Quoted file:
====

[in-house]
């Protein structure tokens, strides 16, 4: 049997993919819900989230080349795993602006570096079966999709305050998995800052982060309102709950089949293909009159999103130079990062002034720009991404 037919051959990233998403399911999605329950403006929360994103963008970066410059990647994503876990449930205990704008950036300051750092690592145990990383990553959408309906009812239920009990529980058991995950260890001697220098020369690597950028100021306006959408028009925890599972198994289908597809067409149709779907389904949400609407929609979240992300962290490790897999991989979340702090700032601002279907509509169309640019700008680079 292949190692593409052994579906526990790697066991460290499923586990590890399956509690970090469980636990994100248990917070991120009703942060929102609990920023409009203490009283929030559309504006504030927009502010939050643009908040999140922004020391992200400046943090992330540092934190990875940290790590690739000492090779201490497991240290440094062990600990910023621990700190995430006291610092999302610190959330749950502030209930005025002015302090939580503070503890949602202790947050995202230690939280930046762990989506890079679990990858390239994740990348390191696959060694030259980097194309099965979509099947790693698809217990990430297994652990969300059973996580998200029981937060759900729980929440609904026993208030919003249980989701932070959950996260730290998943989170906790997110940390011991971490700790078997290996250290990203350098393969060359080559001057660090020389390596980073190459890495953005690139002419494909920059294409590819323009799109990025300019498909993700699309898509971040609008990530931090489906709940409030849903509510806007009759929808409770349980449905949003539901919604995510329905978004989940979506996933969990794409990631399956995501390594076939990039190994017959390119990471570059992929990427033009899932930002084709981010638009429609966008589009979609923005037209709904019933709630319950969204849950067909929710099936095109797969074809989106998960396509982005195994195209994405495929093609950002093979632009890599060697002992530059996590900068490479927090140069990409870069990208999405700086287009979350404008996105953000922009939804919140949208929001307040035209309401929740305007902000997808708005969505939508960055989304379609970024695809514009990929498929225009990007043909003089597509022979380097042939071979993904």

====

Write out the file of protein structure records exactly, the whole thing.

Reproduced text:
[in-house]
């Protein structure tokens, strides 16, 4: 049997993919819900989230080349795993602006570096079966999709305050998995800052982060309102709950089949293909009159999103130079990062002034720009991404 037919051959990233998403399911999605329950403006929360994103963008970066410059990647994503876990449930205990704008950036300051750092690592145990990383990553959408309906009812239920009990529980058991995950260890001697220098020369690597950028100021306006959408028009925890599972198994289908597809067409149709779907389904949400609407929609979240992300962290490790897999991989979340702090700032601002279907509509169309640019700008680079 292949190692593409052994579906526990790697066991460290499923586990590890399956509690970090469980636990994100248990917070991120009703942060929102609990920023409009203490009283929030559309504006504030927009502010939050643009908040999140922004020391992200400046943090992330540092934190990875940290790590690739000492090779201490497991240290440094062990600990910023621990700190995430006291610092999302610190959330749950502030209930005025002015302090939580503070503890949602202790947050995202230690939280930046762990989506890079679990990858390239994740990348390191696959060694030259980097194309099965979509099947790693698809217990990430297994652990969300059973996580998200029981937060759900729980929440609904026993208030919003249980989701932070959950996260730290998943989170906790997110940390011991971490700790078997290996250290990203350098393969060359080559001057660090020389390596980073190459890495953005690139002419494909920059294409590819323009799109990025300019498909993700699309898509971040609008990530931090489906709940409030849903509510806007009759929808409770349980449905949003539901919604995510329905978004989940979506996933969990794409990631399956995501390594076939990039190994017959390119990471570059992929990427033009899932930002084709981010638009429609966008589009979609923005037209709904019933709630319950969204849950067909929710099936095109797969074809989106998960396509982005195994195209994405495929093609950002093979632009890599060697002992530059996590900068490479927090140069990409870069990208999405700086287009979350404008996105953000922009939804919140949208929001307040035209309401929740305007902000997808708005969505939508960055989304379609970024695809514009990929498929225009990007043909003089597509022979380097042939071979993904």